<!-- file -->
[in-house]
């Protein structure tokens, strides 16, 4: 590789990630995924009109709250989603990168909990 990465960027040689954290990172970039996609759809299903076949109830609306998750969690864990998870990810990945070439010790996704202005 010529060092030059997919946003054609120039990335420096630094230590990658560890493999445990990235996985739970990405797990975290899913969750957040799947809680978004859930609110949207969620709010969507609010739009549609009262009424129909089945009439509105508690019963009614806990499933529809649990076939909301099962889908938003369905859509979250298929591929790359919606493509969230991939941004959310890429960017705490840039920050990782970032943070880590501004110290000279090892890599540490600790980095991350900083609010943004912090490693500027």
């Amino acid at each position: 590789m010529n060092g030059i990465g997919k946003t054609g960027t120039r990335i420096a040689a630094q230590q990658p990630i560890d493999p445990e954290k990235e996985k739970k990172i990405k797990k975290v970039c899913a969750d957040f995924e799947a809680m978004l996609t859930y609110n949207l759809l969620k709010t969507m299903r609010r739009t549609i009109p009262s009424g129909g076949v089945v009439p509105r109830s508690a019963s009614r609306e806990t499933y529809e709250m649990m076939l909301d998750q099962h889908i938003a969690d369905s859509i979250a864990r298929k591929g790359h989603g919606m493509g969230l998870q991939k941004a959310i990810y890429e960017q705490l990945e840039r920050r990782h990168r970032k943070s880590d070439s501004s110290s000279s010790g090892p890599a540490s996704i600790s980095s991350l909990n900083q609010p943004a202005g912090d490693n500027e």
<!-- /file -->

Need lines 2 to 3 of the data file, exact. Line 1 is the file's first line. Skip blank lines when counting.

């Protein structure tokens, strides 16, 4: 590789990630995924009109709250989603990168909990 990465960027040689954290990172970039996609759809299903076949109830609306998750969690864990998870990810990945070439010790996704202005 010529060092030059997919946003054609120039990335420096630094230590990658560890493999445990990235996985739970990405797990975290899913969750957040799947809680978004859930609110949207969620709010969507609010739009549609009262009424129909089945009439509105508690019963009614806990499933529809649990076939909301099962889908938003369905859509979250298929591929790359919606493509969230991939941004959310890429960017705490840039920050990782970032943070880590501004110290000279090892890599540490600790980095991350900083609010943004912090490693500027």
């Amino acid at each position: 590789m010529n060092g030059i990465g997919k946003t054609g960027t120039r990335i420096a040689a630094q230590q990658p990630i560890d493999p445990e954290k990235e996985k739970k990172i990405k797990k975290v970039c899913a969750d957040f995924e799947a809680m978004l996609t859930y609110n949207l759809l969620k709010t969507m299903r609010r739009t549609i009109p009262s009424g129909g076949v089945v009439p509105r109830s508690a019963s009614r609306e806990t499933y529809e709250m649990m076939l909301d998750q099962h889908i938003a969690d369905s859509i979250a864990r298929k591929g790359h989603g919606m493509g969230l998870q991939k941004a959310i990810y890429e960017q705490l990945e840039r920050r990782h990168r970032k943070s880590d070439s501004s110290s000279s010790g090892p890599a540490s996704i600790s980095s991350l909990n900083q609010p943004a202005g912090d490693n500027e």